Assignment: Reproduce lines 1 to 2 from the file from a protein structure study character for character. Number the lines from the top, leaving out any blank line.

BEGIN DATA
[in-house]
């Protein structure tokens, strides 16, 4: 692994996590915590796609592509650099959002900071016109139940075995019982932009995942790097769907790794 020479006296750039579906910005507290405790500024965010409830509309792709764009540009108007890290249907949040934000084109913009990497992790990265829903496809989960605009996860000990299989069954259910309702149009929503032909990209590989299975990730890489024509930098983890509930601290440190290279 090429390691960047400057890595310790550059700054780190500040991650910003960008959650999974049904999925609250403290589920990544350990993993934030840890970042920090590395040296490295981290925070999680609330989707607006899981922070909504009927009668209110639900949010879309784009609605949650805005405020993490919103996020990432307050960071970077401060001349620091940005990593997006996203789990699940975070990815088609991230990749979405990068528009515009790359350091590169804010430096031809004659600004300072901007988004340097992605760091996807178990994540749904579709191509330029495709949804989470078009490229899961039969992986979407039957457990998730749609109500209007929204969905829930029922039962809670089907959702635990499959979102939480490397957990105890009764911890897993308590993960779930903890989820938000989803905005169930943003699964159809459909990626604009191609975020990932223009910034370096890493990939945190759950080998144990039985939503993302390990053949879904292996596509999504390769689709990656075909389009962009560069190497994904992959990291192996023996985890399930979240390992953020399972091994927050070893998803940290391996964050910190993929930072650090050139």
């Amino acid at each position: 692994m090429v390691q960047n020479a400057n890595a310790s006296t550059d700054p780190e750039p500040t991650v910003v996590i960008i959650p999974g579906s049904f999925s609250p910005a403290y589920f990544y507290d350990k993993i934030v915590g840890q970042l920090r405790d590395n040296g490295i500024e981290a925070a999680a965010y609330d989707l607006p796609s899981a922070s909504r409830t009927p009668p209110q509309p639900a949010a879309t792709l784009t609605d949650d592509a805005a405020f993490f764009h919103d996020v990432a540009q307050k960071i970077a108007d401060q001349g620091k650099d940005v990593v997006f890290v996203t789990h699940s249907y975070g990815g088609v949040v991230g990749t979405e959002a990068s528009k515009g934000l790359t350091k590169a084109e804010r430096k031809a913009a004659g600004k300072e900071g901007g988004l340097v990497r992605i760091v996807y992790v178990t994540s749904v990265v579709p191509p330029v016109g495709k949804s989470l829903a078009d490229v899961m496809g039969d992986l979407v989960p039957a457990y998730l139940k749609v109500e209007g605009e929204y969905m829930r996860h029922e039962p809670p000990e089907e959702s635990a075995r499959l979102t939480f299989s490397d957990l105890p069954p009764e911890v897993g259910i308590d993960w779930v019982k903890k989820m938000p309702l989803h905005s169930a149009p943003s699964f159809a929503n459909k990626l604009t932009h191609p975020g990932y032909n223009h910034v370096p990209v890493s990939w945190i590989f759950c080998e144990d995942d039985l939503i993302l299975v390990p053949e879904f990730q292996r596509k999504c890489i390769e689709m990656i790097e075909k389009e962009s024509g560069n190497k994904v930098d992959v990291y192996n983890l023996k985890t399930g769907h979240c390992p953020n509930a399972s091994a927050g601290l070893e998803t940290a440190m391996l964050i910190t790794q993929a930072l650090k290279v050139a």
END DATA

[in-house]
């Protein structure tokens, strides 16, 4: 692994996590915590796609592509650099959002900071016109139940075995019982932009995942790097769907790794 020479006296750039579906910005507290405790500024965010409830509309792709764009540009108007890290249907949040934000084109913009990497992790990265829903496809989960605009996860000990299989069954259910309702149009929503032909990209590989299975990730890489024509930098983890509930601290440190290279 090429390691960047400057890595310790550059700054780190500040991650910003960008959650999974049904999925609250403290589920990544350990993993934030840890970042920090590395040296490295981290925070999680609330989707607006899981922070909504009927009668209110639900949010879309784009609605949650805005405020993490919103996020990432307050960071970077401060001349620091940005990593997006996203789990699940975070990815088609991230990749979405990068528009515009790359350091590169804010430096031809004659600004300072901007988004340097992605760091996807178990994540749904579709191509330029495709949804989470078009490229899961039969992986979407039957457990998730749609109500209007929204969905829930029922039962809670089907959702635990499959979102939480490397957990105890009764911890897993308590993960779930903890989820938000989803905005169930943003699964159809459909990626604009191609975020990932223009910034370096890493990939945190759950080998144990039985939503993302390990053949879904292996596509999504390769689709990656075909389009962009560069190497994904992959990291192996023996985890399930979240390992953020399972091994927050070893998803940290391996964050910190993929930072650090050139």